On the Chocolate Trail

The Judge’s Sweet Tooth

In the pioneering days of chocolate in our country, pastoral ministrations using chocolate took several forms. Judge Samuel Sewall,

Minister Samuel Sewall

Judge Samuel Sewall

(March 28, 1652 – January 1, 1730) a Massachusetts judge involved in the Salem witch trials, (he later apologized) recorded in his diary that his pastoral ministration bundled visits and sermons with gifts of chocolate:

  • “Monday, October 26, 1702 … Visited languishing Mr. Sam Whiting, I gave him 2 Balls of Chockalett and a pound of Figgs, which very kindly accepted.”
  • In 1707 on “March 31 Visited Mr Gibbs, presented him with a pound of Chockalett and 3 of Cousin Moodey’s sermons.”
  • Also in that year…“…I gave Mr. Stoddard for Madam Stoddard two half pounds of Chockolat, instead of Commencement Cake and a Thesis.”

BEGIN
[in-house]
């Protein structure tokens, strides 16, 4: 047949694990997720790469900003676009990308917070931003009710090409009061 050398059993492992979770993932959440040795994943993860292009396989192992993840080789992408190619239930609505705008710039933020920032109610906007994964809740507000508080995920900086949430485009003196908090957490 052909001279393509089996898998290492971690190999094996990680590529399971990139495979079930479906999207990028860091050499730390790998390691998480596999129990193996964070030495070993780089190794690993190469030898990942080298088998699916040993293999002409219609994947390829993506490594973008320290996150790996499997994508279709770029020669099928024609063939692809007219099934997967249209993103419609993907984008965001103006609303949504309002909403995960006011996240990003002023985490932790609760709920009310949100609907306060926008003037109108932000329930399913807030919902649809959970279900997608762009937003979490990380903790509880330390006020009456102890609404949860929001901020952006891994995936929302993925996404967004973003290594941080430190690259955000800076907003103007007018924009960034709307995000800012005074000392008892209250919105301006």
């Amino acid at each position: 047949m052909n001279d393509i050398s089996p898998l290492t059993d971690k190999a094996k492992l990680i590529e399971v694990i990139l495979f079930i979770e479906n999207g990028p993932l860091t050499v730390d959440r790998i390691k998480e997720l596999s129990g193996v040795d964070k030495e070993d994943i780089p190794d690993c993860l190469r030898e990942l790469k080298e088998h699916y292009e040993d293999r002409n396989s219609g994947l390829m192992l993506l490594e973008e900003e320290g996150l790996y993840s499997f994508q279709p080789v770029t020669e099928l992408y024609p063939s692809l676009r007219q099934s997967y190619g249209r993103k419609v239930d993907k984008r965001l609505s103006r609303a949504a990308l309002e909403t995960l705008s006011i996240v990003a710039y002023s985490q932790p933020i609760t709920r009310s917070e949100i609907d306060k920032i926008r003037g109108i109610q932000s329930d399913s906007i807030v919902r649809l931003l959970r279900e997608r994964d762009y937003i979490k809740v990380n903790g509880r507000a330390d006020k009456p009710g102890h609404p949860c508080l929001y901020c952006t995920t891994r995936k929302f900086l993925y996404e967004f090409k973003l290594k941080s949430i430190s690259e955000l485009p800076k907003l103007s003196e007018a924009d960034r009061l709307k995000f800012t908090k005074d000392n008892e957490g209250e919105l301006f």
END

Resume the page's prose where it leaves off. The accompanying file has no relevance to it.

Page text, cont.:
Sewall himself drank chocolate on occasion, according to the diary:

  • I go to Mr. Belcher’s where I drink warm chockelat and no beer; find myself much refresh’d by it after great Sweating to day, and yesterday.…”
  • “… October 20, 1697 I wait on the Lieut Governour at Dorchester and there meet with Mr Torry, breakfast together on venison and chockalatte…”

At least that part of his informal ministry was sweet!

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On the Chocolate Trail

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